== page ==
JAVA8 time class library and JodaTime

Reading guide

This article will first briefly explain some problems in the date time API in the old version of JDK, then introduce joda time, an excellent date time class library, and finally introduce the new time class library in JAVA8. If you already know one of them, you can choose to read.

1, Time class library in historical JDK version

1. Defects and deficiencies of original time class library

I believe that most experienced people will feel unhappy when dealing with date time when using the class libraries before Java 8, including but not limited to the following slot points.    

stay Java 1.0 In the version, the operation of time and date completely depends on java.util.Date Class, which can only represent time in milliseconds, but cannot represent date.

There are big defects in ease of use: the starting choice of year is 1900, and the month starts from 0.

toString Method return value is not intuitive(With time zone, but represents Date Class supports time zones in any way)

In Java version 1.1, many methods in many Date classes are discarded, and java.util.Calendar is added. However, like date, the calendar class also has similar problems and design defects, which makes the code written with these classes as error prone.

The month is still calculated from 0

Daily date and time operations need to be used at the same time Date,Calendar,SimpleDateFormat,Quite cumbersome

Some properties exist only in one class (To parse and format a date or time DateFormat Method exists only in Date In class)

DateFormat Not thread safe if two threads try to use the same formatter Parsing the date may result in unexpected results.

Date and Calendar Are variable

2. Briefly describe the reasons why SimpleDateFormat threads are unsafe

Because the shared variable calendar used by the parse method is not thread safe. The calendar is assigned in the format (subFormat) method and the value is processed in parse. Therefore, in the case of concurrency, the calendar cleaning is not timely and the value is overwritten.

     * The {@link Calendar} instance used for calculating the date-time fields
     * and the instant of time. This field is used for both formatting and
     * parsing.
     * <p>Subclasses should initialize this field to a {@link Calendar}
     * appropriate for the {@link Locale} associated with this
     * <code>DateFormat</code>.
     * @serial
    protected Calendar calendar;


    public StringBuffer format(Date date, StringBuffer toAppendTo,
                               FieldPosition pos)
        pos.beginIndex = pos.endIndex = 0;
        return format(date, toAppendTo, pos.getFieldDelegate());

    // Called from Format after creating a FieldDelegate
    private StringBuffer format(Date date, StringBuffer toAppendTo,
                                FieldDelegate delegate) {
        // Convert input date to time field list
// At this point the fields of Calendar have been set.  Calendar
// will fill in default values for missing fields when the time
// is computed.

pos.index = start;

Date parsedDate;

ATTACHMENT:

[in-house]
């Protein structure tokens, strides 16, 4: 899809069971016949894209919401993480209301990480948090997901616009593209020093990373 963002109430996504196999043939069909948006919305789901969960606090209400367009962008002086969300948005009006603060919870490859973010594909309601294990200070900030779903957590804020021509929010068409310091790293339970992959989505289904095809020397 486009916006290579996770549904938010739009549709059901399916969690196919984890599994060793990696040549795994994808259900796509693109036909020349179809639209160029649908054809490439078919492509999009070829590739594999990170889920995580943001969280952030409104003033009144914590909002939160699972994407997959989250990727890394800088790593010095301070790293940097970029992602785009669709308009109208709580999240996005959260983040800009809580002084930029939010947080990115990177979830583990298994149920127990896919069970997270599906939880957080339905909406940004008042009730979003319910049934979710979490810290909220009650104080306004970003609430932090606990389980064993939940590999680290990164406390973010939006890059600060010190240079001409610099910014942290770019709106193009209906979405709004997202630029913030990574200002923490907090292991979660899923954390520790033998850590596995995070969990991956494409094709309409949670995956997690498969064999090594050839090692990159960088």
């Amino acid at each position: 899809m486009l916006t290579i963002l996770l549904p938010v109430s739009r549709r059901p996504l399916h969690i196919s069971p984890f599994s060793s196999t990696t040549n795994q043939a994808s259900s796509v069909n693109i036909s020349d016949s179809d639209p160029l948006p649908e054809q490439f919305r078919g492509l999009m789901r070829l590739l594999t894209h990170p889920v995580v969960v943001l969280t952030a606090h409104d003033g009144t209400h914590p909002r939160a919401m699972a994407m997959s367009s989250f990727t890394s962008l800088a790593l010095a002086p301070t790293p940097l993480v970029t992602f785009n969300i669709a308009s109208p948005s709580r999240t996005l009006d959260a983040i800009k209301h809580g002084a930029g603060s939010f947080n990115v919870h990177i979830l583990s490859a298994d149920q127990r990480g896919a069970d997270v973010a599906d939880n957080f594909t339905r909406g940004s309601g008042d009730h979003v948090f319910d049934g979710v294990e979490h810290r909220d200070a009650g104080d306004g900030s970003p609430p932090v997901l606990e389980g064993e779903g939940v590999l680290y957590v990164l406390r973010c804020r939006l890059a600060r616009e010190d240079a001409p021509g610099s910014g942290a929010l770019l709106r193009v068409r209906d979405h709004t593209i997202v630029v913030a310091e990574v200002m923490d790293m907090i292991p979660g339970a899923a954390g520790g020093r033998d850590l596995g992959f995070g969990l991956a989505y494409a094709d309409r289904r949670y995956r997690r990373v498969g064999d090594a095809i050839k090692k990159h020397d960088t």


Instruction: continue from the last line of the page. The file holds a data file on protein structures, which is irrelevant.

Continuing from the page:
try {
    parsedDate = calb.establish(calendar).getTime();
    // If the year value is ambiguous,
    // then the two-digit year == the default start year
    if (ambiguousYear[0]) {
        if (parsedDate.before(defaultCenturyStart)) {
            parsedDate = calb.addYear(100).establish(calendar).getTime();

3. How to solve the above thread unsafe problem?

use ThreadLocal Create a thread exclusive for each thread SimpleDateFormat variable
 Create local variables as needed
 use org.apache.commons.lang3.time.DateFormatUtils
 Use what will be mentioned below Joda-Time

2, About joda time

1. Introduction

Joda time is a high-quality date and time development library provided by joda that follows the JDK of Apache 2.0 open source protocol.

    Joda projects other than joda time include joda money, joda beans, joda convert and joda collect

(1) Why joda time

        Easy to use: Calendar is difficult to access "normal" dates and lacks simple methods. Joda time has simple field access, such as getYear() for the year and getDayOfWeek() for the day of the week.
        Easy to extend: JDK supports multiple calendar systems by using subclasses, but it is very cumbersome, and it is difficult to write another calendar system in the implementation. Joda time supports multiple pluggable calendar systems based on Chronology class.
        Comprehensive functions: joda time provides all the necessary functions for date and time calculation. It provides the feature of ready to use.
        Latest time zone calculation: the implementation of time zone is based on the public time zone information database, which is updated several times a year. The new version of joda time includes all changes to the database. Necessary updates should be made as soon as possible. It is easy to manually update the regional data.
        Calendar support: 8 calendar systems are provided.
        Interoperability: internally expressed in milliseconds, which is consistent with JDK or other public time representations.
        Good performance: support minimum calculation for the accessed domain.
        Good test coverage: there are all-round testers to ensure the quality of the library.